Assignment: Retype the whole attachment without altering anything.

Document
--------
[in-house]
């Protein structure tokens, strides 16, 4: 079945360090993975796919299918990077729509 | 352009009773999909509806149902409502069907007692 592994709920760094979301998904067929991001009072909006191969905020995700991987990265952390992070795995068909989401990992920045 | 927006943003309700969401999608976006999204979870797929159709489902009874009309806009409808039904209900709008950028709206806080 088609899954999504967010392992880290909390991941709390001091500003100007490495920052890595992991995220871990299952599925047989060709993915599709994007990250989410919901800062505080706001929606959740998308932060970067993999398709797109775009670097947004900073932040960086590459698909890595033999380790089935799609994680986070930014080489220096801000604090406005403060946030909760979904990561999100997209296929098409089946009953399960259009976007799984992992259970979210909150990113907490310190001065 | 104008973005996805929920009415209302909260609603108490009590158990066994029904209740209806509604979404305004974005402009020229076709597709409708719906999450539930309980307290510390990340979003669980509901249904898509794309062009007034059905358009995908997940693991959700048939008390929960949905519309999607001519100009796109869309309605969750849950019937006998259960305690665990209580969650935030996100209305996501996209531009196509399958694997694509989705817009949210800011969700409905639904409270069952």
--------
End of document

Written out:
[in-house]
């Protein structure tokens, strides 16, 4: 079945360090993975796919299918990077729509 | 352009009773999909509806149902409502069907007692 592994709920760094979301998904067929991001009072909006191969905020995700991987990265952390992070795995068909989401990992920045 | 927006943003309700969401999608976006999204979870797929159709489902009874009309806009409808039904209900709008950028709206806080 088609899954999504967010392992880290909390991941709390001091500003100007490495920052890595992991995220871990299952599925047989060709993915599709994007990250989410919901800062505080706001929606959740998308932060970067993999398709797109775009670097947004900073932040960086590459698909890595033999380790089935799609994680986070930014080489220096801000604090406005403060946030909760979904990561999100997209296929098409089946009953399960259009976007799984992992259970979210909150990113907490310190001065 | 104008973005996805929920009415209302909260609603108490009590158990066994029904209740209806509604979404305004974005402009020229076709597709409708719906999450539930309980307290510390990340979003669980509901249904898509794309062009007034059905358009995908997940693991959700048939008390929960949905519309999607001519100009796109869309309605969750849950019937006998259960305690665990209580969650935030996100209305996501996209531009196509399958694997694509989705817009949210800011969700409905639904409270069952």